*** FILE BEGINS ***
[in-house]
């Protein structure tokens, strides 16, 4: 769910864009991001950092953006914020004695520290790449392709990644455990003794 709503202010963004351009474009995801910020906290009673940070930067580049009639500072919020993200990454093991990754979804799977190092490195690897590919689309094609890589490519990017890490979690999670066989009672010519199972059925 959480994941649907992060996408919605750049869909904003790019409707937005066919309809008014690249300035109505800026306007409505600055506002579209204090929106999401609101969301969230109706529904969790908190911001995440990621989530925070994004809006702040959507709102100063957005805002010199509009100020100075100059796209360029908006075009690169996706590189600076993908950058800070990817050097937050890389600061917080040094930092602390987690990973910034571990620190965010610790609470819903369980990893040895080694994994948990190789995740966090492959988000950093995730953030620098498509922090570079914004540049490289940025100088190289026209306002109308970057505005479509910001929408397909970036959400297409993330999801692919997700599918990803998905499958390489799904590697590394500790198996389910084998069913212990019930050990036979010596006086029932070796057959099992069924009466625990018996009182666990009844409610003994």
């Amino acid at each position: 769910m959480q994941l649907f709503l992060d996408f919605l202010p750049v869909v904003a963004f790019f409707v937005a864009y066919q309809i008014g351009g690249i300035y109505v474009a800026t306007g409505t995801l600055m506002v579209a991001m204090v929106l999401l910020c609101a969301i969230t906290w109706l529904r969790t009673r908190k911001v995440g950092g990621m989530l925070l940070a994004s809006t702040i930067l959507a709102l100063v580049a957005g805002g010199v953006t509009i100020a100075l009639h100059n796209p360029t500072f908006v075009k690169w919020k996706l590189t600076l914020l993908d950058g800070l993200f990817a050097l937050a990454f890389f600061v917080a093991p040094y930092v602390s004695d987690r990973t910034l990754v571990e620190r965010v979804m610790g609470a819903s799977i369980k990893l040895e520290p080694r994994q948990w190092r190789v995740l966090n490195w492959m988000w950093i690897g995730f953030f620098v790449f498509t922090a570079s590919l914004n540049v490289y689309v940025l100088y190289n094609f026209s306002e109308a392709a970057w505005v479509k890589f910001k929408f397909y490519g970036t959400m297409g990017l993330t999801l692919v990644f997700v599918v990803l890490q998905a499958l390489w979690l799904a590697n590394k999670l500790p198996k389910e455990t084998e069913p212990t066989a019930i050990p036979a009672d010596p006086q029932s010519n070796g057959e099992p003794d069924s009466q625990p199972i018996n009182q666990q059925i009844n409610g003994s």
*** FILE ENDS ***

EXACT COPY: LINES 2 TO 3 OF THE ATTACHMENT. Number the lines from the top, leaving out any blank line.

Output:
């Protein structure tokens, strides 16, 4: 769910864009991001950092953006914020004695520290790449392709990644455990003794 709503202010963004351009474009995801910020906290009673940070930067580049009639500072919020993200990454093991990754979804799977190092490195690897590919689309094609890589490519990017890490979690999670066989009672010519199972059925 959480994941649907992060996408919605750049869909904003790019409707937005066919309809008014690249300035109505800026306007409505600055506002579209204090929106999401609101969301969230109706529904969790908190911001995440990621989530925070994004809006702040959507709102100063957005805002010199509009100020100075100059796209360029908006075009690169996706590189600076993908950058800070990817050097937050890389600061917080040094930092602390987690990973910034571990620190965010610790609470819903369980990893040895080694994994948990190789995740966090492959988000950093995730953030620098498509922090570079914004540049490289940025100088190289026209306002109308970057505005479509910001929408397909970036959400297409993330999801692919997700599918990803998905499958390489799904590697590394500790198996389910084998069913212990019930050990036979010596006086029932070796057959099992069924009466625990018996009182666990009844409610003994």
């Amino acid at each position: 769910m959480q994941l649907f709503l992060d996408f919605l202010p750049v869909v904003a963004f790019f409707v937005a864009y066919q309809i008014g351009g690249i300035y109505v474009a800026t306007g409505t995801l600055m506002v579209a991001m204090v929106l999401l910020c609101a969301i969230t906290w109706l529904r969790t009673r908190k911001v995440g950092g990621m989530l925070l940070a994004s809006t702040i930067l959507a709102l100063v580049a957005g805002g010199v953006t509009i100020a100075l009639h100059n796209p360029t500072f908006v075009k690169w919020k996706l590189t600076l914020l993908d950058g800070l993200f990817a050097l937050a990454f890389f600061v917080a093991p040094y930092v602390s004695d987690r990973t910034l990754v571990e620190r965010v979804m610790g609470a819903s799977i369980k990893l040895e520290p080694r994994q948990w190092r190789v995740l966090n490195w492959m988000w950093i690897g995730f953030f620098v790449f498509t922090a570079s590919l914004n540049v490289y689309v940025l100088y190289n094609f026209s306002e109308a392709a970057w505005v479509k890589f910001k929408f397909y490519g970036t959400m297409g990017l993330t999801l692919v990644f997700v599918v990803l890490q998905a499958l390489w979690l799904a590697n590394k999670l500790p198996k389910e455990t084998e069913p212990t066989a019930i050990p036979a009672d010596p006086q029932s010519n070796g057959e099992p003794d069924s009466q625990p199972i018996n009182q666990q059925i009844n409610g003994s």